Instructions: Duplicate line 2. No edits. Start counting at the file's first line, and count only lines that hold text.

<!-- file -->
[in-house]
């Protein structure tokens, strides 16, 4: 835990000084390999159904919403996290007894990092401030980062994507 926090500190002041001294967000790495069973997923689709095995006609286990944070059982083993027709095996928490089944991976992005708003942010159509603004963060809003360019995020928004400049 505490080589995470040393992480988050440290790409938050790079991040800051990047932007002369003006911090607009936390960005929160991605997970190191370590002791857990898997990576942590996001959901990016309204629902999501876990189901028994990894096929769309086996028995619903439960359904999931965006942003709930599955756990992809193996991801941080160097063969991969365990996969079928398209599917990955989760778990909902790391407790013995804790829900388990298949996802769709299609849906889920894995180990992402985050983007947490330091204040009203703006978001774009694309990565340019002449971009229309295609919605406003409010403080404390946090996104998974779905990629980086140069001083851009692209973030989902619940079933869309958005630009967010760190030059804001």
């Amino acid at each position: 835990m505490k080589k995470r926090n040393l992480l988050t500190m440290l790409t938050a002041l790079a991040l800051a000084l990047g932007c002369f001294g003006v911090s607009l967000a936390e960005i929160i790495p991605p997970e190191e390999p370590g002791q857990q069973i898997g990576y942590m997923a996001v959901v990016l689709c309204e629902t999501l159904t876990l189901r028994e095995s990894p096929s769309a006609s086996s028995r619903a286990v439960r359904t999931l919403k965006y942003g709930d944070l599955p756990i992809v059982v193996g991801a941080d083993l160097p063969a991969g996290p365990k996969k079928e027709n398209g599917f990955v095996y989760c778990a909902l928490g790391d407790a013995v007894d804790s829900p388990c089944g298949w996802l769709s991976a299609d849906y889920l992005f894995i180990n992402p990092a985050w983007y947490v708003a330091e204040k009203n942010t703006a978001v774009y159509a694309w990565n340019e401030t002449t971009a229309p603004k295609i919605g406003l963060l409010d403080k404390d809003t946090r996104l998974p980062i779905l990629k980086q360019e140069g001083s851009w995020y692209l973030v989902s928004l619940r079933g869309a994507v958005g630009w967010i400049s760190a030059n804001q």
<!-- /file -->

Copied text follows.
């Protein structure tokens, strides 16, 4: 835990000084390999159904919403996290007894990092401030980062994507 926090500190002041001294967000790495069973997923689709095995006609286990944070059982083993027709095996928490089944991976992005708003942010159509603004963060809003360019995020928004400049 505490080589995470040393992480988050440290790409938050790079991040800051990047932007002369003006911090607009936390960005929160991605997970190191370590002791857990898997990576942590996001959901990016309204629902999501876990189901028994990894096929769309086996028995619903439960359904999931965006942003709930599955756990992809193996991801941080160097063969991969365990996969079928398209599917990955989760778990909902790391407790013995804790829900388990298949996802769709299609849906889920894995180990992402985050983007947490330091204040009203703006978001774009694309990565340019002449971009229309295609919605406003409010403080404390946090996104998974779905990629980086140069001083851009692209973030989902619940079933869309958005630009967010760190030059804001």